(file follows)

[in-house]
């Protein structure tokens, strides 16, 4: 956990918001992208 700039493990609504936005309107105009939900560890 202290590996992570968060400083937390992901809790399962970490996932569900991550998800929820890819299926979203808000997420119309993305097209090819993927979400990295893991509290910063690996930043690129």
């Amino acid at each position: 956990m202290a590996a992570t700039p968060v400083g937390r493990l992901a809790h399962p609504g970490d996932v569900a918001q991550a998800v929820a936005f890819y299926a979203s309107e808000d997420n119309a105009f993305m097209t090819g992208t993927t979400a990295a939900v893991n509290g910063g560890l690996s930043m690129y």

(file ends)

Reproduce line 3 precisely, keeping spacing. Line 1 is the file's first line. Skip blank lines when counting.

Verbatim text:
């Amino acid at each position: 956990m202290a590996a992570t700039p968060v400083g937390r493990l992901a809790h399962p609504g970490d996932v569900a918001q991550a998800v929820a936005f890819y299926a979203s309107e808000d997420n119309a105009f993305m097209t090819g992208t993927t979400a990295a939900v893991n509290g910063g560890l690996s930043m690129y």